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Google uses location data to show if people are social distancing amid coronavirus outbreak

The search giant says no personally identifiable information is made available at any point.

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Google headquarters in Mountain View, California

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Google is releasing reports on people's movements during the coronavirus outbreak to help health officials make critical decisions to combat the pandemic. The company on Friday published an early release of its COVID-19 Community Mobility Reports, which use anonymized location data collected from people's phones to chart movement trends. 

The reports, Google said, can offer "insights into what has changed in response to work from home, shelter in place, and other policies aimed at flattening the curve of this pandemic." They show trends on movements at retail and recreation locations, like restaurants and shopping centers, as well as places like transit centers and residential areas. The reports initially cover 131 countries and regions, including all 50 states in the US, but Google said it plans to add more in the coming weeks.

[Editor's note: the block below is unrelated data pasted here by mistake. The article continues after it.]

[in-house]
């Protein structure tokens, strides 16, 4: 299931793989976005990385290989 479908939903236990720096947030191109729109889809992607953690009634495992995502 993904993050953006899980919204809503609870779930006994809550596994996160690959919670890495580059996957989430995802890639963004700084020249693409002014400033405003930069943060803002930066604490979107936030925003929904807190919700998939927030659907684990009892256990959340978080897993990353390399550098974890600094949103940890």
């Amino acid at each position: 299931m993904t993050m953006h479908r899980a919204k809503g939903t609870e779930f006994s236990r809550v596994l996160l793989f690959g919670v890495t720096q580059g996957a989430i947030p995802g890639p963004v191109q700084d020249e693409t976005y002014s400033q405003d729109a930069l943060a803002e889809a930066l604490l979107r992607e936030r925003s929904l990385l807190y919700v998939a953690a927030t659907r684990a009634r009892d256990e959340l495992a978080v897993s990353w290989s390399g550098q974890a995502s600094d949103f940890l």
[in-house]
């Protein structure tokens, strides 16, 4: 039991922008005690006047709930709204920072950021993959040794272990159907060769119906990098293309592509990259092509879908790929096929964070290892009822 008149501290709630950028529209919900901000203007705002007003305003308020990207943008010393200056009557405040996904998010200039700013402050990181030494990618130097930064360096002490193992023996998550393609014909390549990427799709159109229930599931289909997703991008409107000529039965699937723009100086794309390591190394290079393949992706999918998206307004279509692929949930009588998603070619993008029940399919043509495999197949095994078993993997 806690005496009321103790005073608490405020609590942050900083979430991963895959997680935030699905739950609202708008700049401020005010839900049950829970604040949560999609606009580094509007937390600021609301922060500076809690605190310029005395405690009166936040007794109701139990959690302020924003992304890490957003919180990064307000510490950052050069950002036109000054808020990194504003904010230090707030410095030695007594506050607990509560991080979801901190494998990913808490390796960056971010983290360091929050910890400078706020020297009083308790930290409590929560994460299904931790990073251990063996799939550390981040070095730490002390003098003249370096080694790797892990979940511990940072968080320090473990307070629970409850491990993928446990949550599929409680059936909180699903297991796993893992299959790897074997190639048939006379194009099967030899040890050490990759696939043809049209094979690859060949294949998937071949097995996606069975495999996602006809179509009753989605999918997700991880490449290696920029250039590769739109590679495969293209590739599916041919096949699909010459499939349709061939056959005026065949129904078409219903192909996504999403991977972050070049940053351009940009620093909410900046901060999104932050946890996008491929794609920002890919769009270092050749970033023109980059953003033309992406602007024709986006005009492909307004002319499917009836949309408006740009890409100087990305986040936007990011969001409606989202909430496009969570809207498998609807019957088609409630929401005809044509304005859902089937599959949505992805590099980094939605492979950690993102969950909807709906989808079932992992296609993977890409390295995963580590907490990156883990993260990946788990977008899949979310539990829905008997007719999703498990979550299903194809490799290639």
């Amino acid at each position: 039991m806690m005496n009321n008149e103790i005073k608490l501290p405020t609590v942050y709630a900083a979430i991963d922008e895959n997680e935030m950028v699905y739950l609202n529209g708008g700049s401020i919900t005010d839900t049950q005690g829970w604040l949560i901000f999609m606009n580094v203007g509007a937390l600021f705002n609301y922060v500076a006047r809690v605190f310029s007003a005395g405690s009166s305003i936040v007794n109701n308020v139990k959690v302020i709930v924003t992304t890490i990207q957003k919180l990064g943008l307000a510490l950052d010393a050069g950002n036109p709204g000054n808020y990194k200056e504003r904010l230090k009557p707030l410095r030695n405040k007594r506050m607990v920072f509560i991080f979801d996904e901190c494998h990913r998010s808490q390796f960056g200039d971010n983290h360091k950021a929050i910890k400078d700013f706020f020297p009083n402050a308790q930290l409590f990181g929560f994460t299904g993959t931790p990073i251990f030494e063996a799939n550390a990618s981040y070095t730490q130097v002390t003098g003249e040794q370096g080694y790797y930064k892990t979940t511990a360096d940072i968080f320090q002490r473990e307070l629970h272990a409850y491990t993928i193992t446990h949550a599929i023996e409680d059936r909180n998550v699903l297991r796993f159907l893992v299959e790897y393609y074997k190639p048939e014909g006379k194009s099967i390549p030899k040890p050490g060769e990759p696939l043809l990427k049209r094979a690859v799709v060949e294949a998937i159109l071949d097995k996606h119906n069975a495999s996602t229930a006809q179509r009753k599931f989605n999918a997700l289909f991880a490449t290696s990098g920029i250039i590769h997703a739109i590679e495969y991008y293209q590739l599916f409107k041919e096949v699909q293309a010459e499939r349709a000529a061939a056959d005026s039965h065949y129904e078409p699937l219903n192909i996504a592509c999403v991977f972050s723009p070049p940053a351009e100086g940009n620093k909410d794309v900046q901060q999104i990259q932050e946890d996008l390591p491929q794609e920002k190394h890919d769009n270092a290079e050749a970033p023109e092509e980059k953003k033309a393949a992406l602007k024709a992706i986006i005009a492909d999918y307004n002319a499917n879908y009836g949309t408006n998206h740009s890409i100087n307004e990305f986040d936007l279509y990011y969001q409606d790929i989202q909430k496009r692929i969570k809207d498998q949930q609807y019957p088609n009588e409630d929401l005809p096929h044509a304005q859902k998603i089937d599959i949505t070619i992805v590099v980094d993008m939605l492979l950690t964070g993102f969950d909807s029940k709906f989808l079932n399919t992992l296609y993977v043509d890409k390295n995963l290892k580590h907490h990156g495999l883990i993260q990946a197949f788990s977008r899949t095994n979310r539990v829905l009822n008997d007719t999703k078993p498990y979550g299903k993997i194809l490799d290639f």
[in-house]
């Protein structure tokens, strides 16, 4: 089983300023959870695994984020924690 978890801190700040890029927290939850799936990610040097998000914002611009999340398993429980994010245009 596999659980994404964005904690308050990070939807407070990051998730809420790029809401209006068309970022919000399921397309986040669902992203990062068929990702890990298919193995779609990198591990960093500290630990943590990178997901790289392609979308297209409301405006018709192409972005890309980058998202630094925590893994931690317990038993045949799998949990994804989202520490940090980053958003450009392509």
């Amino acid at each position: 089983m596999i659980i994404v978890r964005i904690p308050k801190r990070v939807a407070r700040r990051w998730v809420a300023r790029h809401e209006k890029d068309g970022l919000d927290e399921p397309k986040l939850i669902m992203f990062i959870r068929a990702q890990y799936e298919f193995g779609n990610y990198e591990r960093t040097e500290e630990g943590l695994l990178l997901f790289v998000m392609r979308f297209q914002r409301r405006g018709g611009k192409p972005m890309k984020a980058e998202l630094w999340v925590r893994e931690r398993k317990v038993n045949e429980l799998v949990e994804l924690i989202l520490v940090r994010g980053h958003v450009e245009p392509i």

The reports are created with "aggregated, anonymized sets of data" from people who have the Location History setting turned on -- Google noted it's off by default -- on their phones. Google said "no personally identifiable information, like an individual's location, contacts or movement, is made available at any point."

COVID-19, the respiratory disease caused by the coronavirus, has rapidly spread across the globe. The World Health Organization on March 11 declared the outbreak a pandemic. There are now over 1 million confirmed cases globally, with more than 245,000 in the US as of Friday.

Many cities and countries have imposed lockdowns to slow the spread of the disease. The US federal government has extended its social distancing guidelines to April 30. Major events have been called off or postponed, and many employees are being told to work from home, while others have been laid off

Google said the reports will show trends over several weeks, with the most recent data representing 48 to 72 hours prior. They will be available for a limited time. 

"These are unprecedented times and we will continue to evaluate these reports as we get feedback from public health officials, civil society groups, local governments and the community at large," wrote Google's Jen Fitzpatrick and Karen DeSalvo in a blog post Friday. "We hope these insights will add to other public health information that will help people and communities stay healthy and safe."

Watch this: Coronavirus lockdown: Why social distancing saves lives